Minister Counseling Tips - Counseling Ministry in the Church


— by Don Welch, Ph.D., LMFT

Dr. Welch left his full-time teaching post to move his family and Enriching Relationships, Inc. to California where he currently serves as Founder and Executive Director of the Center for Enriching Relationships™.

There has never been a greater need in the history of Christendom for pastors, theologians, Christian educators, evangelists, and counselors to work hand in hand than the present time. As people express unprecedented pain due to the modern-day complexities of life, Christian counseling has become a vital tool for mending fractured lives and nurturing spiritual health. There exists an unparalleled openness for Christian educators and Christian counselors to work hand in hand to serve the hurting masses.

We have more information and proven ways in which to organize and cope with life; yet people seem less able to manage life’s complex issues. Pastors today increasingly share their frustrations about the onslaught of needy and disconnected people knocking on their office doors asking for direction and guidance. As one pastor put it, “I have so many hurting people that I’m not sure where and how to begin; the life issues people are facing today are overwhelming.”

Although The Barna Report suggests that “marriage remains the most popular voluntary institution in our society, with about 85 percent of the population marrying at least once,”1 the rate of divorce in the church is outpacing the secular world. The Barna Report further suggests that “born again Christians are slightly more likely than non-Christians to go through a divorce. Twenty-seven percent of Christians have seen their marriage break up, compared to 23 percent of non-Christians.”2 Add to that an increasing number of children living in blended families and single-parent homes, and it’s easy to see why our society is experiencing unparalleled stress, pain, and confusion. One study reports that in divorced families, “approximately 16 percent [of fathers] manage to see their children as often as once a week.”3 With the growing number of latchkey children and our increasingly mobile society, the extended family plays less of a role than once experienced by the family. Our society’s children are expressing this deterioration of connectedness by turning on each other in anger, often with guns. Others choose to end their own lives.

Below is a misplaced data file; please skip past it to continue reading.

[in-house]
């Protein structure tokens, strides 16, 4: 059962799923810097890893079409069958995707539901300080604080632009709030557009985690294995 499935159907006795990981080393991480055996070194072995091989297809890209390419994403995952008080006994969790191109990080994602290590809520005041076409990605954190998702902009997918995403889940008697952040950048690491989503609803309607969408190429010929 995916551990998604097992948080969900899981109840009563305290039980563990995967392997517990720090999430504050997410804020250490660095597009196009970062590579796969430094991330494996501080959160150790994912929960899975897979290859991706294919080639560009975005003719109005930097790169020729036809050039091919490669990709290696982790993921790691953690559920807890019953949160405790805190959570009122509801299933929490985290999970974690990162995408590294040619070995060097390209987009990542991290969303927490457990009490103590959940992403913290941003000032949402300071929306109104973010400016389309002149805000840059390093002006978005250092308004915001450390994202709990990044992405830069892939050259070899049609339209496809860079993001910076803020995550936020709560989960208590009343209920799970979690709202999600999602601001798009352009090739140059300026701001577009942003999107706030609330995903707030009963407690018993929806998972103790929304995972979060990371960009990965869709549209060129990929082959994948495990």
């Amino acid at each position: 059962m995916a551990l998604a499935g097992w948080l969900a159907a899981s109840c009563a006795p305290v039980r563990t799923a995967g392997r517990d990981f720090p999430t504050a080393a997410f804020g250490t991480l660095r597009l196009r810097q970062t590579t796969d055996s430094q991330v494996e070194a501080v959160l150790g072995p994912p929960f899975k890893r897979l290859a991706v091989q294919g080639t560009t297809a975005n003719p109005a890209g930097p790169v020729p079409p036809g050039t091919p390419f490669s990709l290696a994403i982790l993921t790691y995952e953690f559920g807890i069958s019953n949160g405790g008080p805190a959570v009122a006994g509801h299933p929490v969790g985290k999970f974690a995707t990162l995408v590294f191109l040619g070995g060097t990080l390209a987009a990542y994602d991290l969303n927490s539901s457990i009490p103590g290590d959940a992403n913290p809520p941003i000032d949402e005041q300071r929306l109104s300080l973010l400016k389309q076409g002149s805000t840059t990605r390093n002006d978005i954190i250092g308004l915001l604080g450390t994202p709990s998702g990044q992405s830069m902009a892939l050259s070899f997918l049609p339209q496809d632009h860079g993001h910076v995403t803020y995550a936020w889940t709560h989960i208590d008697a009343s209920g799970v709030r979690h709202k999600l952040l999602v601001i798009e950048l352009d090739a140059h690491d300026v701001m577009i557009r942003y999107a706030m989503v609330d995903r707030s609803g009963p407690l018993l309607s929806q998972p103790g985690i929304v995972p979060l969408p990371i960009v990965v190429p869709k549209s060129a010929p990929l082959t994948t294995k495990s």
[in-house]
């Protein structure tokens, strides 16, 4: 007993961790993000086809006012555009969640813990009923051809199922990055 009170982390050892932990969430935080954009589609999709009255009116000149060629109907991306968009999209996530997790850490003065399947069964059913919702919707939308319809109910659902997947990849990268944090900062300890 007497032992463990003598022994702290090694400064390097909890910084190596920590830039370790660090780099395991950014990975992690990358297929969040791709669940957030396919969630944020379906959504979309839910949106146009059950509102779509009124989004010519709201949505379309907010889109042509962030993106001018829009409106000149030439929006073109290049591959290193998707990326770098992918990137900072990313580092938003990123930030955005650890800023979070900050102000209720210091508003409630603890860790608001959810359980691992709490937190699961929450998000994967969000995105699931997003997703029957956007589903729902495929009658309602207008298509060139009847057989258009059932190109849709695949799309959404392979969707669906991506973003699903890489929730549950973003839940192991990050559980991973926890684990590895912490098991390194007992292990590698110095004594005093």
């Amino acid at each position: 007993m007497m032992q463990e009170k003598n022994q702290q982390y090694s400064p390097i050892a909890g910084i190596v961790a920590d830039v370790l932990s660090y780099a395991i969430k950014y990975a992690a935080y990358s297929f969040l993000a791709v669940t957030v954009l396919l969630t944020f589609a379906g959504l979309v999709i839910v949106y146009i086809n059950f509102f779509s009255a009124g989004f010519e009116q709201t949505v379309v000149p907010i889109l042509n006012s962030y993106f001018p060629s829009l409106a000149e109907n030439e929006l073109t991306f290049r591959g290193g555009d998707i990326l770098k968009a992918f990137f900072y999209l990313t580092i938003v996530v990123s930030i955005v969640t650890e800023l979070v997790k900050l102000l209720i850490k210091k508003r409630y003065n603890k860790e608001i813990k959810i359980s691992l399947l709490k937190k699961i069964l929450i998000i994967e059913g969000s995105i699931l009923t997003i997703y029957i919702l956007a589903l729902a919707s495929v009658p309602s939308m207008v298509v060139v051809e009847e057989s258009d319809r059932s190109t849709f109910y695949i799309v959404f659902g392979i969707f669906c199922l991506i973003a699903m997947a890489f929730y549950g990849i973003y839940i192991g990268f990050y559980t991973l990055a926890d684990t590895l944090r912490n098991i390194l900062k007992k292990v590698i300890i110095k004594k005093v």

Encouraging people to enhance both their individual relationships with God and their collective life relationships must be at the forefront of Christian ministry during the twenty-first century. There has never been a more demanding time in the history of the world to unite a counseling ministry with the ministry of the church. Working together to help the troubled and hurting in God’s church strengthens the entire body. Not only do people need to experience and relish God’s grace, but they also need to hone the relational skills necessary to navigate the treacherous waters of life.